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Recognizing Challenges of New Revenue Recognition Rule

Note: This article was first available to subscribers of Accounting Quality Insights by Audit Analytics on Bloomberg, Eikon, FactSet, and S&P Global. For recent updates, please contact us.


For nearly two years, we have monitored U.S. public companies’ progress toward implementing the new revenue recognition standard known as ASC 606 – Revenue from Contracts with Customers, which (for public companies) went into effect for fiscal years beginning after December 15th, 2017.

The complexity of the standard and lack of comparability to previous financial statements caused investors to be confused about which standard (old or new) was used and the impact on financials. To help investors understand the complex disclosure, we used simple metrics (described below) to benchmark the implementation practices and corresponding disclosures:

As a reminder, ASC 606 standardizes and simplifies how companies record revenue in customer contracts across industries. Despite its intention to simplify revenue from contracts, many companies have been underprepared to adopt the new provisions. The standard itself is very complex and can involve major process changes – especially affecting accounting processes but may also affect other areas, including human resources and information technology. In some extreme cases, companies were even forced to restate previously filed financial statements to correct the application of ASC 606.1

We’re seeing the impact ASC 606 is having on companies in the latest batch of earnings releases. These are the last updates before the annual reports are filed this spring. The annual reports should contain expanded disclosure, so we thought it would be worthwhile to review Q4 2018 data of the S&P 500 companies to see how the companies are faring prior to filing annual reports.

Adoption Rates

As expected, most companies with fiscal years ending in December already adopted the new standard, and those with a fiscal year ending in October and November will adopt soon. Eleven companies said the standard was not expected to be material and did not provide any disclosure or footnotes. If adopting the standard is material, and a footnote or disclosure is missing, the Securities and Exchange Commission (SEC) will likely comment and request the company adds the disclosure. There also could be implications on controls and procedures.

In the example below, the SEC expressed concerns over missing ASC 606 disclosure and requested further clarification about the effectiveness of disclosure controls:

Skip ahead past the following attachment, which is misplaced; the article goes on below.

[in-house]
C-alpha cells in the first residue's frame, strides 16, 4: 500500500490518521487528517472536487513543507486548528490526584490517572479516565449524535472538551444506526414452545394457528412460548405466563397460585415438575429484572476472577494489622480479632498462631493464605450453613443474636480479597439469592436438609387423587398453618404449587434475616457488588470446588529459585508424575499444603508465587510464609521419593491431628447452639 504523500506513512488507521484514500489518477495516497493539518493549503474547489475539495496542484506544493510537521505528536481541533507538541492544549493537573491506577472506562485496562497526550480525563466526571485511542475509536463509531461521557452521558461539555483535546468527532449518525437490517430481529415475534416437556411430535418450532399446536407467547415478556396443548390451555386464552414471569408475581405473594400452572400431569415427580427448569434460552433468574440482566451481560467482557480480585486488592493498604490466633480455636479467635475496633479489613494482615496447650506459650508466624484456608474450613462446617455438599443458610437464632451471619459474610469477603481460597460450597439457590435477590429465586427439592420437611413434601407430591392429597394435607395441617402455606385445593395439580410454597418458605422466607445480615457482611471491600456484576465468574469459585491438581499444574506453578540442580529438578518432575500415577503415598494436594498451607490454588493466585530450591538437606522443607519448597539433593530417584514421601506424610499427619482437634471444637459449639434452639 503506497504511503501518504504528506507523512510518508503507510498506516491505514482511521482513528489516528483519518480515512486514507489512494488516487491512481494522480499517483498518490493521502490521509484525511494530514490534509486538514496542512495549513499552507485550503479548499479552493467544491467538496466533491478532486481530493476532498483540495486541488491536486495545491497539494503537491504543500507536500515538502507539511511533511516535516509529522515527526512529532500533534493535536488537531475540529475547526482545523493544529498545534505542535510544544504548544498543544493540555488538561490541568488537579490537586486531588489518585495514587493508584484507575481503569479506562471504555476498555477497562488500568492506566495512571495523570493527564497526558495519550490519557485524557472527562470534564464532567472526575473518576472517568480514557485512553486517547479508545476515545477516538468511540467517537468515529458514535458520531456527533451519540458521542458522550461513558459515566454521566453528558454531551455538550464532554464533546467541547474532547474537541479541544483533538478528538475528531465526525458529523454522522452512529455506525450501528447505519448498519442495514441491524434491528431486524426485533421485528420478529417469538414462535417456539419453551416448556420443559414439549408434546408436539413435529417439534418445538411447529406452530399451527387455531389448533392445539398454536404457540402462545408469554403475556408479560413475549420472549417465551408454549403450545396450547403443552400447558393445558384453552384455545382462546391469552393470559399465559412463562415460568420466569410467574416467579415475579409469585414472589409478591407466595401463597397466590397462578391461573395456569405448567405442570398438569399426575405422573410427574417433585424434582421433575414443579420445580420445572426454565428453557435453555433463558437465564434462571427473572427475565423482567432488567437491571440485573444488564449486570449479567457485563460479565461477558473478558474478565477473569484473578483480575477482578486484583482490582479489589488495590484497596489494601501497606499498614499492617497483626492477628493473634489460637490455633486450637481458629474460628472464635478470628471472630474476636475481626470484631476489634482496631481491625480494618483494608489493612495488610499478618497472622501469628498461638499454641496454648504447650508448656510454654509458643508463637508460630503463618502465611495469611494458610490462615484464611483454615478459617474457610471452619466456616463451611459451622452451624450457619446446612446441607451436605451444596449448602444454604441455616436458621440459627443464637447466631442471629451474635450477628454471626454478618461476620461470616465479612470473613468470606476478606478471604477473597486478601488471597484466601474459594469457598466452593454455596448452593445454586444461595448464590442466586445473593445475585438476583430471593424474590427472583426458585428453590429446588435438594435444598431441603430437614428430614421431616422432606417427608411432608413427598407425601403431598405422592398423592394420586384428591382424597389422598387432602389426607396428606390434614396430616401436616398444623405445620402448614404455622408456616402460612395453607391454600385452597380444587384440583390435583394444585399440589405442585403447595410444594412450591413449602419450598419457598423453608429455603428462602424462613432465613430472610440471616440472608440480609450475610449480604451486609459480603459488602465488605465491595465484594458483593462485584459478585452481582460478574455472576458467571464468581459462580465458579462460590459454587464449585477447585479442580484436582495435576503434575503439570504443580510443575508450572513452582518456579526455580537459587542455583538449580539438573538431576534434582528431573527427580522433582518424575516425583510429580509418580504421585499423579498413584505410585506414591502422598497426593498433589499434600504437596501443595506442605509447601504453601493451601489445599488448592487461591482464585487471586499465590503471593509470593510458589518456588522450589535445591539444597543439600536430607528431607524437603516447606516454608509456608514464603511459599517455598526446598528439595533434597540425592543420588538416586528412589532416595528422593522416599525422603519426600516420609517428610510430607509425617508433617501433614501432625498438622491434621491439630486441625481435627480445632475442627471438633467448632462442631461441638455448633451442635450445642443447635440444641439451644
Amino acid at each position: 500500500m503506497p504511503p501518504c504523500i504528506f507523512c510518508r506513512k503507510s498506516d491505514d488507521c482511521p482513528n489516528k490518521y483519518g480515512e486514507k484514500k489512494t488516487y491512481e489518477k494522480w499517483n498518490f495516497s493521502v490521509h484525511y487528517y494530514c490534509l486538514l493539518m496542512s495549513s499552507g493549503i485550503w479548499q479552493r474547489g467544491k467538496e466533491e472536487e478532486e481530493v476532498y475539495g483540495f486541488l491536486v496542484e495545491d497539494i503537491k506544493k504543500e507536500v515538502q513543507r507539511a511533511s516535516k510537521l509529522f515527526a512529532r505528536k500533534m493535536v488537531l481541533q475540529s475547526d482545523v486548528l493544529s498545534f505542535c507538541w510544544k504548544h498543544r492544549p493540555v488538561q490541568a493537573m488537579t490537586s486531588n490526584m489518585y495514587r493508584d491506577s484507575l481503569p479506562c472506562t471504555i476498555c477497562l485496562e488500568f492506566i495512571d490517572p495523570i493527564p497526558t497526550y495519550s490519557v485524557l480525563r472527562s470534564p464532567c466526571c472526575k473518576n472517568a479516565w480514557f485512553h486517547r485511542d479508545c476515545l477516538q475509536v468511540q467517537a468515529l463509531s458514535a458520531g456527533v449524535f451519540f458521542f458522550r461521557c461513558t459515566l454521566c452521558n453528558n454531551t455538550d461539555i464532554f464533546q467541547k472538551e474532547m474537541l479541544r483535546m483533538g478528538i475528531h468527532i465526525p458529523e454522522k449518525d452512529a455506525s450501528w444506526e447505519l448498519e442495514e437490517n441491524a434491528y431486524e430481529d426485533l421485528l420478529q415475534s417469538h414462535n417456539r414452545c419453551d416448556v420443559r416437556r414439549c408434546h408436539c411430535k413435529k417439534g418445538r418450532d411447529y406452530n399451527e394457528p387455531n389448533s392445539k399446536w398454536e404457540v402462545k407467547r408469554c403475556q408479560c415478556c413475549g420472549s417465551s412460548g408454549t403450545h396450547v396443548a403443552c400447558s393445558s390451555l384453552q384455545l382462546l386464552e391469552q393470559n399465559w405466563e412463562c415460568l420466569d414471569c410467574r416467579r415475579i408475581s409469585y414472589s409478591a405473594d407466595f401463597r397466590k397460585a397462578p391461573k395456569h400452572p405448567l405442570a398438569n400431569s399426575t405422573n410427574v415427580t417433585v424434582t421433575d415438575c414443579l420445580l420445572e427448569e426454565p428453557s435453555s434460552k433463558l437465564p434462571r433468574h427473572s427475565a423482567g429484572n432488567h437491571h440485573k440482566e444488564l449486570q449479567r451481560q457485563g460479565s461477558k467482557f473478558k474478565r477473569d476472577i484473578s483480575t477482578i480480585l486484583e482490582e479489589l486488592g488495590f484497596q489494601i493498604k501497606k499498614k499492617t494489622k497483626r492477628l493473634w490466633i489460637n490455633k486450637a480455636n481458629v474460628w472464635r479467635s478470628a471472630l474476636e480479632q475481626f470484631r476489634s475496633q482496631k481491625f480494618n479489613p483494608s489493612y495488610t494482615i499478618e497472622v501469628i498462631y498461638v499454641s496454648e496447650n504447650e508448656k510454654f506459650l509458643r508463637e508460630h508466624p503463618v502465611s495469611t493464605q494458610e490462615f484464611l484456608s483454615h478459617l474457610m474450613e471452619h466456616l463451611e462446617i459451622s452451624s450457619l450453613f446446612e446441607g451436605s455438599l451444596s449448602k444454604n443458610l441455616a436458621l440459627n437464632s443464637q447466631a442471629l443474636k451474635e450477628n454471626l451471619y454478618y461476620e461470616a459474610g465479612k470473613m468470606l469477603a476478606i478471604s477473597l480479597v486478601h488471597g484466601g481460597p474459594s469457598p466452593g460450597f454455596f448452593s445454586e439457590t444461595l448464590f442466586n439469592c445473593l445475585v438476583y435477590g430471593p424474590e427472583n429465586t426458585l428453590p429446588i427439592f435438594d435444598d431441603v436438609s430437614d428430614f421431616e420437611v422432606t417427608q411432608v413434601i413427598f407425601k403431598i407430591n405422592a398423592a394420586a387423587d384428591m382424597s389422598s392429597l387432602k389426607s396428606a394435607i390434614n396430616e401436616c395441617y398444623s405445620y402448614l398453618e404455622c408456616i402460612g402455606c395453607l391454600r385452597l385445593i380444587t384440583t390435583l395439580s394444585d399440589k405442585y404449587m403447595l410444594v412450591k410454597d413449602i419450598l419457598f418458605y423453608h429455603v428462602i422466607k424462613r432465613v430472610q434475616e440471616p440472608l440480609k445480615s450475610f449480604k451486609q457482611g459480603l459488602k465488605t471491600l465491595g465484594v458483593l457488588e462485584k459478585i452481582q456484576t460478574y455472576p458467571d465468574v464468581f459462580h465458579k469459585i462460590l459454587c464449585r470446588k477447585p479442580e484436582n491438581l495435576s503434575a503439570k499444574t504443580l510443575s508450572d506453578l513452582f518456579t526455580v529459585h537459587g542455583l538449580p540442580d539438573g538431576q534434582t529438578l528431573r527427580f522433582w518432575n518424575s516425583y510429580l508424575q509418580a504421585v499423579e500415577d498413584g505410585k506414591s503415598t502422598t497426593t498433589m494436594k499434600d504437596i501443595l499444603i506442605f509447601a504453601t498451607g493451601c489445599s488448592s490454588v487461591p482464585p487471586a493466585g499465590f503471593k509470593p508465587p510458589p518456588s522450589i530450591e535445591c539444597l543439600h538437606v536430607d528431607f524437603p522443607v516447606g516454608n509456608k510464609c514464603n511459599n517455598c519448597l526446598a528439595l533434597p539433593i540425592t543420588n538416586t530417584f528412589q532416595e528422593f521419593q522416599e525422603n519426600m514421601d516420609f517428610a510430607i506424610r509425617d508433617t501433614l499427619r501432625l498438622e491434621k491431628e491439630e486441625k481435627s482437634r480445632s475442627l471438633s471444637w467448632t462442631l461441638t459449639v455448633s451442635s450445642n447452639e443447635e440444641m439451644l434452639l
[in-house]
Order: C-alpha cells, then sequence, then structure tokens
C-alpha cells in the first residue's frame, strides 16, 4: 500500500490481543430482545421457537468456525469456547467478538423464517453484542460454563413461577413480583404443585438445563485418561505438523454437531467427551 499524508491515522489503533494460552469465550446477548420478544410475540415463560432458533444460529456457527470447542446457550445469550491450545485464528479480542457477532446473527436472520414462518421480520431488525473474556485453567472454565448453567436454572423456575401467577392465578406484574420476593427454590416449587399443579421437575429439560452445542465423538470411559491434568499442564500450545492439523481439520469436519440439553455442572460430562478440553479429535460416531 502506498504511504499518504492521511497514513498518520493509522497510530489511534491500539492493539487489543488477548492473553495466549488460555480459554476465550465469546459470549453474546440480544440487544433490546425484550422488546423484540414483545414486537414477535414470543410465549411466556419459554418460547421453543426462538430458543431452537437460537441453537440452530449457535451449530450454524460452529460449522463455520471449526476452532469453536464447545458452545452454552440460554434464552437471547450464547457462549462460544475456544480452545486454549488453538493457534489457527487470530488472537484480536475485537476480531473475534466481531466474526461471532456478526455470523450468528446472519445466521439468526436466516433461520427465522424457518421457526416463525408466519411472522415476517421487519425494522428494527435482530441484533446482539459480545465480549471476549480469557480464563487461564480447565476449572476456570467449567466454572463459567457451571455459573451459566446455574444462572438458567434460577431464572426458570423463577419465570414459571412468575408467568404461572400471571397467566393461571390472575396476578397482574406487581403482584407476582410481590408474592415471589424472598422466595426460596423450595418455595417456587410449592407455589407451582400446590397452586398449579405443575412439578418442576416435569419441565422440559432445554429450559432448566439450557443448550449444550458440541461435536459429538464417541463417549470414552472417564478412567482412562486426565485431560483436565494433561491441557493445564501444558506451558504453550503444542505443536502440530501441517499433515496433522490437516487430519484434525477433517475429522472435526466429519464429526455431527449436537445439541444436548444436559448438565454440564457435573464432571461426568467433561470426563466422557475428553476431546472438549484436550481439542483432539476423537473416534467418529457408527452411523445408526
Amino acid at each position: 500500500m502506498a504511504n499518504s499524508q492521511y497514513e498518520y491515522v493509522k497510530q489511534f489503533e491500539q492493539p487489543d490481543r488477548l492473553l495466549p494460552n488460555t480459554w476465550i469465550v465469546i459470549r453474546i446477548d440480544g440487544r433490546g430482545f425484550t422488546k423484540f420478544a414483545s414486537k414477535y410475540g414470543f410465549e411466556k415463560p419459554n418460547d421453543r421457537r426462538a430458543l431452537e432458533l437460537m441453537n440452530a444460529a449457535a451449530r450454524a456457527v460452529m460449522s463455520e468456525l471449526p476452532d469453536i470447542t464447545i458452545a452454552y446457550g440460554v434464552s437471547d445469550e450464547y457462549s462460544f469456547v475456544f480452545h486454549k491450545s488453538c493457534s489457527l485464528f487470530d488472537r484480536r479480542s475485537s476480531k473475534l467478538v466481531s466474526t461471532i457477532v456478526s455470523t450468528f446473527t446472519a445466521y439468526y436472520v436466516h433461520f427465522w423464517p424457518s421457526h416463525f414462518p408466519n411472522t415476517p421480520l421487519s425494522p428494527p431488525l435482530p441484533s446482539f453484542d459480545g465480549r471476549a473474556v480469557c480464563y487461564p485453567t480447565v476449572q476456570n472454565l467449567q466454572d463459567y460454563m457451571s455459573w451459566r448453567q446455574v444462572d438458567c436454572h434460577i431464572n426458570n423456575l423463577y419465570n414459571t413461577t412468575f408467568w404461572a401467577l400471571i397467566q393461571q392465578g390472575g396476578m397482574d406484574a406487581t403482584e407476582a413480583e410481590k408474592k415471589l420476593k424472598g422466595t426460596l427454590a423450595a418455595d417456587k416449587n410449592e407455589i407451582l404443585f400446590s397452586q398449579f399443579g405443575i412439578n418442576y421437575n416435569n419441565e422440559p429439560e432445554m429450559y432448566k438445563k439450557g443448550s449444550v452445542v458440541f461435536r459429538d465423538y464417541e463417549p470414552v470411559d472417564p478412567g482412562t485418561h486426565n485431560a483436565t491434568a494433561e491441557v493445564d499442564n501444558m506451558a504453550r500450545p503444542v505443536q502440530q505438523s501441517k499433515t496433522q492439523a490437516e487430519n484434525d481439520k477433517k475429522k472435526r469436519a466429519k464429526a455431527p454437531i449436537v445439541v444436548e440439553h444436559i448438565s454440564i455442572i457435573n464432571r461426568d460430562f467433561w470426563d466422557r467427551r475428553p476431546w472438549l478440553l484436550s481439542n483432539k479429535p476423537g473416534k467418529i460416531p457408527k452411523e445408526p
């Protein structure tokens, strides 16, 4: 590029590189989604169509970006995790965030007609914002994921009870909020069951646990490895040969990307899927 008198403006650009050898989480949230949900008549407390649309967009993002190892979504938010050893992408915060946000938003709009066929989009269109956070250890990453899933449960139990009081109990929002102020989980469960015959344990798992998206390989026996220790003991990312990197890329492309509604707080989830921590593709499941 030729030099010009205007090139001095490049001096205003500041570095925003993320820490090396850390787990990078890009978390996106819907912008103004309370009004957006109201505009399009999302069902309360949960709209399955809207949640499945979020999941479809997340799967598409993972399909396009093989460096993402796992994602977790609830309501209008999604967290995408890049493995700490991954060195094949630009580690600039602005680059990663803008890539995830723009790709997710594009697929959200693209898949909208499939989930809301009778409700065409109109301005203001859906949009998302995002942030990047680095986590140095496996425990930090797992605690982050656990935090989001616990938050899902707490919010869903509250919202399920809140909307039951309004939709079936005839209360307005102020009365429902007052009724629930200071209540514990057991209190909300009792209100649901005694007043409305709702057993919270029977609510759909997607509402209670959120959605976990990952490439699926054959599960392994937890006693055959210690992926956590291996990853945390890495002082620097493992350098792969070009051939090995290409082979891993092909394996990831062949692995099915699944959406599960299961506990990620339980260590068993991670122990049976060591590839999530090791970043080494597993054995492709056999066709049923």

Please revise your disclosure to provide your accounting policy on revenue recognition as a result of your implementation of FASB ASC 606. Please refer to the guidance in FASB ASC 606-10-50 and Article 10 of Regulation S-X.

Response: Disclosures attributable to ASC 606 are presented in the Amendment No.1 to the 10-Q.

Item 4. Controls and Procedures, page 25
Please revise your disclosure to provide your conclusion on the effectiveness or ineffectiveness of your Disclosure Controls and Procedures. In addition, please provide a detailed discussion on how the non-disclosure of your revenue recognition policy in this Form 10-Q affected your conclusion.

Response: Management has determined that its disclosure controls and procedures were effective and has included its conclusion in the Amendment No.1 to the 10-Q. During the quarter ended December 31, 2017 and during the audit review process, the Company assessed the impact of FASB ASC 606 and discussed with its independent registered accountant. Management’s determination was that FASB ASC 606 would have no impact on the Company’s financial performance or results. Although the Company did not disclose its consideration of ASC 606 in its Form 10-Q, the Company does not believe that this impacts its conclusion that its disclosure controls and procedures were effective in light of the fact that the impact of ASC is immaterial to the Company’s financial results.

Adoption Method

When implementing ASC 606, companies could use one of two methods – a full retrospective or a modified retrospective. About 80% of S&P 500 companies used the modified retrospective, so they did not restate previously filed financial statements. That makes comparing current results to previous years’ earnings much like comparing apples and oranges.

A full retrospective makes disclosure more transparent and easier to compare; however, it is more work for the companies and harder to implement. Most companies have opted for the modified retrospective method that does not require restating previous financial statements, as this method is easier to implement.

Impact on Financial Statements

When analysts review earnings that reflect the old and new accounting methods, especially if the modified method is used, they need to consider how much the standard altered revenue numbers. With the modified method, financial statements for prior periods are presented under the old standard, while the current period is presented under the new standard, making the comparison difficult.

We reviewed the impact of ASC 606 across three categories: net income, revenue and retained earnings.

For the companies that used modified method, the standard had a positive median effect of $7.3 million on revenue and $3.4 million on income for the first nine months of 2018. Overall, 150 companies disclosed an aggregate revenue impact of about $7.4 billion, and 97 companies disclosed a positive income effect of $2.5 billion. (Note that the data above is for companies that used modified method only).